Alberta eyes ‘people first’ overhaul of health care
TheGlobeandMail.com – Politics – Recommendations emphasize wellness over treatment, guaranteeing access to primary care and teams to provide it
Published on Thursday, Sep. 16, 2010. Last updated on Friday, Sep. 17, 2010. Josh Wingrove and Gloria Galloway – Edmonton and Ottawa
Once considered among the foremost advocates for two-tier health care in Canada, the Alberta government has released a report that calls for changes that could reshape the province’s health system into a more public model.
Health Minister Gene Zwozdesky said on Thursday, however, that a new Alberta Health Act the province is developing, and other controversial changes to the health-care system already implemented, include no move to privatize.
“Make no mistake about it: [the AHA] will be in the parameters of the Canada Health Act, and it will reflect one of Albertans’ central values – for a single-tiered, publicly funded health system.”
The report released on Thursday, based on citizen feedback and produced by the province, urges in abstract terms that Alberta fundamentally reverse its approach to delivering patient care by “putting people first,” rather than a current model that report stakeholders say prioritizes health professionals and institutions in determining levels of care. Effectively, it says Albertans believe funding and treatment should follow a patient, rather than a patient having to seek it out.
If adopted in the new Alberta Health Act, the system envisioned in Thursday’s report would emphasize wellness over treatment – guaranteeing access to primary care, setting up multidisciplinary teams to provide it, developing performance standards, creating a Health Charter and hiring an advocate to enforce it.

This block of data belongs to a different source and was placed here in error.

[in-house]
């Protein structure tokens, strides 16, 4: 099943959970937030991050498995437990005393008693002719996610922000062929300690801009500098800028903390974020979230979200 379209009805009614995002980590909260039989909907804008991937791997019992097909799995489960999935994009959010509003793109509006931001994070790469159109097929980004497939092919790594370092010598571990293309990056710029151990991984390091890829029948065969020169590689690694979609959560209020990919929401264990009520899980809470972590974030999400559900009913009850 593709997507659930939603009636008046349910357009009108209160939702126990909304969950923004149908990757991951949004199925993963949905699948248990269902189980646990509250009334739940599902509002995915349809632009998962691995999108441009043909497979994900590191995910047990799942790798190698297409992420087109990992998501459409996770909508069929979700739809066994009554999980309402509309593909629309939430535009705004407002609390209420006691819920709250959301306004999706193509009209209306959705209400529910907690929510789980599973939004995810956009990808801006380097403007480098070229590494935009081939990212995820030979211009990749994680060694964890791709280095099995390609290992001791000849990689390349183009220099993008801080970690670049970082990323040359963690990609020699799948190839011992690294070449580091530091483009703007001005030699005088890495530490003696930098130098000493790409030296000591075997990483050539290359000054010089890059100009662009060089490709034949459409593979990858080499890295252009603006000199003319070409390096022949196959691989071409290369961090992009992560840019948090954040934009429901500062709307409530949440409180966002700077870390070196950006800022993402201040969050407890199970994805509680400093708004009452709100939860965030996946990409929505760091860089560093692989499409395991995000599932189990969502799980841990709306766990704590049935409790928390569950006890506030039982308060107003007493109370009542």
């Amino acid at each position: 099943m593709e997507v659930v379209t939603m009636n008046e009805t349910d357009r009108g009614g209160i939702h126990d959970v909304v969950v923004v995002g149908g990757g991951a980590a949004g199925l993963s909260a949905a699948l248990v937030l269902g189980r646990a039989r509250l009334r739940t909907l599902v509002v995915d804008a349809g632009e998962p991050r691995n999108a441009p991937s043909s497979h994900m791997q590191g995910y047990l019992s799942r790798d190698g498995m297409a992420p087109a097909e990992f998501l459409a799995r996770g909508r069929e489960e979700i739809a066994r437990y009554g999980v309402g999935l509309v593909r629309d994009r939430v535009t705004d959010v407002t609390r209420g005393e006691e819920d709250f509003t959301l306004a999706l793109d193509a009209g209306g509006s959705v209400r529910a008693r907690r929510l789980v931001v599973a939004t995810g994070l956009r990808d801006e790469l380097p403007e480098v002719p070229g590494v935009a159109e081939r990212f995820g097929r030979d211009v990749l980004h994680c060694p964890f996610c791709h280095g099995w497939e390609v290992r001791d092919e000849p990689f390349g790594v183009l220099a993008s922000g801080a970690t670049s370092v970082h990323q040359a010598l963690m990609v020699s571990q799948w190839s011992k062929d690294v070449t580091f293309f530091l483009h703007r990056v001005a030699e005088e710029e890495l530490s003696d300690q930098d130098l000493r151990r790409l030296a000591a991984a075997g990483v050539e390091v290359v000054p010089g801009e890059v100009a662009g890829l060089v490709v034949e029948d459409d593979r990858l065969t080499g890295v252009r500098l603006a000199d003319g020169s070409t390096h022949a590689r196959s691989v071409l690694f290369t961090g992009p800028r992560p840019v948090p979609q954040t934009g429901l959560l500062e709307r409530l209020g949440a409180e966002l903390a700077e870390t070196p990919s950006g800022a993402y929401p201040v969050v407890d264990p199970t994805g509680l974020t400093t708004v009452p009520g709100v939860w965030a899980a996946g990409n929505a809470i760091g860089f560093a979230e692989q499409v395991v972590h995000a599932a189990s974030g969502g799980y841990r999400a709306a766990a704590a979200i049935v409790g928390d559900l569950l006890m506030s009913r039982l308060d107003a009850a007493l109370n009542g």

Canada is facing a looming funding crisis in health care driven by an aging population and rising costs. The head of the Canadian Medical Association earlier this week urged a total rethink of the country’s health system, and on Thursday praised Alberta’s report.
Mr. Zwozdesky said the province is leading Canada in turning around the health-care model – no province has a Health Act as wide-reaching as that envisioned by Alberta, where health law is currently made up of about 30 individual pieces of legislation.
But critics worry it’s part of an ongoing boondoggle that could lead to more private care.
“The devil’s in the details,” said Liberal Leader David Swann, a physician. “That’s one of the challenges I think we’ll have to watch closely as [the act] comes to the legislature. Is this another excuse for privatizing?”
While he praised the medical professionals who signed off on the report, Dr. Swann added that “overall, I guess I’d have to say we don’t need more laws, we need better management of the health system.”
Some observers say Alberta, which recently invested billions in health-related capital projects and consolidated its health boards, has abandoned its position as a proponent for some privatized care since the departure of former premier Ralph Klein.
The kind of primary care suggested in Thursday’s report could include a broad range of preventive treatment typically not included in public care – funding front-line acupuncture, chiropractors (which Alberta has recently de-insured), and pharmacare-like streamlining of prescription drug access. One stakeholder suggested that even homeopathic care could be considered, though another said he’d oppose that.
No mention was made whether providers would be public or private.
Study author Fred Horne, a backbench MLA who entered politics after a career as a health-care consultant, was left defending his report Thursday amid early coverage suggesting it was too vague. However, he said he was not asked to come up with specifics, but rather report what Albertans want. Access was their top concern, leading to his recommendation of a fundamental shift.
“Pretty much all Albertans I talked to say we have an excellent health-care system. A lot of our issues are just getting in,” Mr. Horne said. “It’s up to the minister and the government to really reflect on what Albertans said and come back with a response.”